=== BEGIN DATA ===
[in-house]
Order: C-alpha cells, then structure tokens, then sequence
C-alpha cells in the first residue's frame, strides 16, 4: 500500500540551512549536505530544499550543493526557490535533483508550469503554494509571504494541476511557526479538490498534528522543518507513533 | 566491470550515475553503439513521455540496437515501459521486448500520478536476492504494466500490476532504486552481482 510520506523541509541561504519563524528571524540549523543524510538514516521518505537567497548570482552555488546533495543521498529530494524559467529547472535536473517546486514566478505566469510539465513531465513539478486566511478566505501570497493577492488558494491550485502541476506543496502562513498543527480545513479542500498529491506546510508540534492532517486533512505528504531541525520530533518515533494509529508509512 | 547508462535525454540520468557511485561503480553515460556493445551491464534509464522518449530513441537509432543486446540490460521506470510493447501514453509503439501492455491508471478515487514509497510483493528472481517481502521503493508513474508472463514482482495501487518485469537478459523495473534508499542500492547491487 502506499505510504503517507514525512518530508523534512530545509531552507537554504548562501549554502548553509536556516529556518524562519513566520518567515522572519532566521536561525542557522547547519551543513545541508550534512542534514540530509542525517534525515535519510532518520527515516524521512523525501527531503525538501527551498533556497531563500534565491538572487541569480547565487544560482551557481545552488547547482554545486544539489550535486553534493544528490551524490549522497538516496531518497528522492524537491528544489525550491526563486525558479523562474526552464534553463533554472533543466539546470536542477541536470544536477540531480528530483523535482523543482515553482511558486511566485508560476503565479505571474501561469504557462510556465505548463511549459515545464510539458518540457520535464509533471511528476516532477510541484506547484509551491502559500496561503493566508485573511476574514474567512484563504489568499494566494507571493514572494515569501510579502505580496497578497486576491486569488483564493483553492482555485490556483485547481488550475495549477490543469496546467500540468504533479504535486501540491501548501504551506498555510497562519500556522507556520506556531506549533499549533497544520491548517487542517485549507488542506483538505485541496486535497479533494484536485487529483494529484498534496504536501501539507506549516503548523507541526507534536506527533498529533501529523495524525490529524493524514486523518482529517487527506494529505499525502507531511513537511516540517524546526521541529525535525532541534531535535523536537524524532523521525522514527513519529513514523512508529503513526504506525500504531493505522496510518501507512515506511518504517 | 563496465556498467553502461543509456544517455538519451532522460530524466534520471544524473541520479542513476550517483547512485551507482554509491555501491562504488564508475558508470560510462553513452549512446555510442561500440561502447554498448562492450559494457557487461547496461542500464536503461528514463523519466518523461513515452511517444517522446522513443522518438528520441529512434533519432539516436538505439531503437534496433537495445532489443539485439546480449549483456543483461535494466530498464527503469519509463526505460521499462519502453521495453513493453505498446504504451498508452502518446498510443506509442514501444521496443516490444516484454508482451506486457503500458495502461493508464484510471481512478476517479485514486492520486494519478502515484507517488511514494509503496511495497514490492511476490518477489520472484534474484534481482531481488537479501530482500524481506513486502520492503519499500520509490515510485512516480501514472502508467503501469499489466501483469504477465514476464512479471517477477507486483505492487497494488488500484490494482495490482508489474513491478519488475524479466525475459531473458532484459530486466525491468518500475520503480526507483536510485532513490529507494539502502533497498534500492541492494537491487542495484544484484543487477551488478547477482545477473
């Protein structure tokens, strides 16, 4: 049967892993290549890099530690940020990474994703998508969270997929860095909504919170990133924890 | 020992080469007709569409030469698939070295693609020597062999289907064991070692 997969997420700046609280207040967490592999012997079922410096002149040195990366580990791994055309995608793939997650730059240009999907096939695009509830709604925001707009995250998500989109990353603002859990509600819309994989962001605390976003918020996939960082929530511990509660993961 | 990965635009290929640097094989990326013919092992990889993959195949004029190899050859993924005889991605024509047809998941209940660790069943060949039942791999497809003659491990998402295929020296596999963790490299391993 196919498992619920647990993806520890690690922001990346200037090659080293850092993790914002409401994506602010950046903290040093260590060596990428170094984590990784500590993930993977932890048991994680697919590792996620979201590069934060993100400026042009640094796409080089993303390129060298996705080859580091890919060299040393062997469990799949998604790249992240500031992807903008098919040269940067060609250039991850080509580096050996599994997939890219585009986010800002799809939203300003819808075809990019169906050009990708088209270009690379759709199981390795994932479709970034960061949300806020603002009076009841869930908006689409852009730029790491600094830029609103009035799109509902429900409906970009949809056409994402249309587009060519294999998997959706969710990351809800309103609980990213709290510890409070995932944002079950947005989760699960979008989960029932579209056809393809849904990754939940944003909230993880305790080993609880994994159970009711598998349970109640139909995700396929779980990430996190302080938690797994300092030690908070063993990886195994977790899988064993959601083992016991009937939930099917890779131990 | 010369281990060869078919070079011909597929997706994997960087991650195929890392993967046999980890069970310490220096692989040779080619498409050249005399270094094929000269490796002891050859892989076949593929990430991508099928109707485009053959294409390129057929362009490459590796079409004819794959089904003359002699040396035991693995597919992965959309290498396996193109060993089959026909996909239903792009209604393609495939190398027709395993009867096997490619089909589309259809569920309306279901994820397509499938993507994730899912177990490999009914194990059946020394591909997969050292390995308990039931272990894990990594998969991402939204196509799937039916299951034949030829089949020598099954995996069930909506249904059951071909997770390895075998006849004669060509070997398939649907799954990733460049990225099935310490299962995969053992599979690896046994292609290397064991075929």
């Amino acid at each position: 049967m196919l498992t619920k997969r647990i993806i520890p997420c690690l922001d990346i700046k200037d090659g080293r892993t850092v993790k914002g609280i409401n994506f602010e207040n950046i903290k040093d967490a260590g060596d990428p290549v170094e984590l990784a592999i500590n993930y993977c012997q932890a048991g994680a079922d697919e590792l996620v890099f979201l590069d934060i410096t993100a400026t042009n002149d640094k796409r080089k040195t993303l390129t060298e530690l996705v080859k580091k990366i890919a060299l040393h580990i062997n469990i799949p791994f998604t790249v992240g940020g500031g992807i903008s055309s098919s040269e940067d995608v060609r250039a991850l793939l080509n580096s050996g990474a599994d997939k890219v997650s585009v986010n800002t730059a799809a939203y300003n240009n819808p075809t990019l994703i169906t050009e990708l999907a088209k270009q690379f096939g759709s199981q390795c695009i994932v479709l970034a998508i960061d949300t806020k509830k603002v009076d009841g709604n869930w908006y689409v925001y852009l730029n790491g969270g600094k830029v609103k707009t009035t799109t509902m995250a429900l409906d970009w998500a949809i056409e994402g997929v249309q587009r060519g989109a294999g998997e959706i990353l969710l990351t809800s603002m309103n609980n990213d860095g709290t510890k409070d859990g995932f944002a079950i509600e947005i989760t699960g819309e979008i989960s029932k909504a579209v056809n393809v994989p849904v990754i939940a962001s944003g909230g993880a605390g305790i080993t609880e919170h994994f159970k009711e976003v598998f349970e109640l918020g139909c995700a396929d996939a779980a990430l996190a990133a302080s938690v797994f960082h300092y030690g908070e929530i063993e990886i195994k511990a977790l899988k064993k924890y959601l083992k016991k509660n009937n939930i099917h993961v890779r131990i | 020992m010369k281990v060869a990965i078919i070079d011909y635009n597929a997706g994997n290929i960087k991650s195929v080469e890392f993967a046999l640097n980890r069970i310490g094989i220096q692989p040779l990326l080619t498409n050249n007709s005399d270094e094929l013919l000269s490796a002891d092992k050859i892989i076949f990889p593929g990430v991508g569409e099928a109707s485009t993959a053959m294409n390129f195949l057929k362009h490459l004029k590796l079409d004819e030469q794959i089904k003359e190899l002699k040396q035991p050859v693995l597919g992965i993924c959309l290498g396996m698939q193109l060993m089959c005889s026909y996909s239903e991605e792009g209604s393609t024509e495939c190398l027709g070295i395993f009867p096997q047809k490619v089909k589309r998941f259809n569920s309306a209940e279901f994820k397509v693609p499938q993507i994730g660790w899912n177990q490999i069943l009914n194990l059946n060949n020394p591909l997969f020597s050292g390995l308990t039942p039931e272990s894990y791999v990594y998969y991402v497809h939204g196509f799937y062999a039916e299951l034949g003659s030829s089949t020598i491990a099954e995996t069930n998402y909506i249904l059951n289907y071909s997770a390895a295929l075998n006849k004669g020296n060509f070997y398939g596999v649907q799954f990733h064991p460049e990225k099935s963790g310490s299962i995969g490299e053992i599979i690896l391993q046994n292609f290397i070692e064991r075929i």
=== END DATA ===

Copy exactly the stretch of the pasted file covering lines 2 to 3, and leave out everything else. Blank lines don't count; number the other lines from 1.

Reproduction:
Order: C-alpha cells, then structure tokens, then sequence
C-alpha cells in the first residue's frame, strides 16, 4: 500500500540551512549536505530544499550543493526557490535533483508550469503554494509571504494541476511557526479538490498534528522543518507513533 | 566491470550515475553503439513521455540496437515501459521486448500520478536476492504494466500490476532504486552481482 510520506523541509541561504519563524528571524540549523543524510538514516521518505537567497548570482552555488546533495543521498529530494524559467529547472535536473517546486514566478505566469510539465513531465513539478486566511478566505501570497493577492488558494491550485502541476506543496502562513498543527480545513479542500498529491506546510508540534492532517486533512505528504531541525520530533518515533494509529508509512 | 547508462535525454540520468557511485561503480553515460556493445551491464534509464522518449530513441537509432543486446540490460521506470510493447501514453509503439501492455491508471478515487514509497510483493528472481517481502521503493508513474508472463514482482495501487518485469537478459523495473534508499542500492547491487 502506499505510504503517507514525512518530508523534512530545509531552507537554504548562501549554502548553509536556516529556518524562519513566520518567515522572519532566521536561525542557522547547519551543513545541508550534512542534514540530509542525517534525515535519510532518520527515516524521512523525501527531503525538501527551498533556497531563500534565491538572487541569480547565487544560482551557481545552488547547482554545486544539489550535486553534493544528490551524490549522497538516496531518497528522492524537491528544489525550491526563486525558479523562474526552464534553463533554472533543466539546470536542477541536470544536477540531480528530483523535482523543482515553482511558486511566485508560476503565479505571474501561469504557462510556465505548463511549459515545464510539458518540457520535464509533471511528476516532477510541484506547484509551491502559500496561503493566508485573511476574514474567512484563504489568499494566494507571493514572494515569501510579502505580496497578497486576491486569488483564493483553492482555485490556483485547481488550475495549477490543469496546467500540468504533479504535486501540491501548501504551506498555510497562519500556522507556520506556531506549533499549533497544520491548517487542517485549507488542506483538505485541496486535497479533494484536485487529483494529484498534496504536501501539507506549516503548523507541526507534536506527533498529533501529523495524525490529524493524514486523518482529517487527506494529505499525502507531511513537511516540517524546526521541529525535525532541534531535535523536537524524532523521525522514527513519529513514523512508529503513526504506525500504531493505522496510518501507512515506511518504517 | 563496465556498467553502461543509456544517455538519451532522460530524466534520471544524473541520479542513476550517483547512485551507482554509491555501491562504488564508475558508470560510462553513452549512446555510442561500440561502447554498448562492450559494457557487461547496461542500464536503461528514463523519466518523461513515452511517444517522446522513443522518438528520441529512434533519432539516436538505439531503437534496433537495445532489443539485439546480449549483456543483461535494466530498464527503469519509463526505460521499462519502453521495453513493453505498446504504451498508452502518446498510443506509442514501444521496443516490444516484454508482451506486457503500458495502461493508464484510471481512478476517479485514486492520486494519478502515484507517488511514494509503496511495497514490492511476490518477489520472484534474484534481482531481488537479501530482500524481506513486502520492503519499500520509490515510485512516480501514472502508467503501469499489466501483469504477465514476464512479471517477477507486483505492487497494488488500484490494482495490482508489474513491478519488475524479466525475459531473458532484459530486466525491468518500475520503480526507483536510485532513490529507494539502502533497498534500492541492494537491487542495484544484484543487477551488478547477482545477473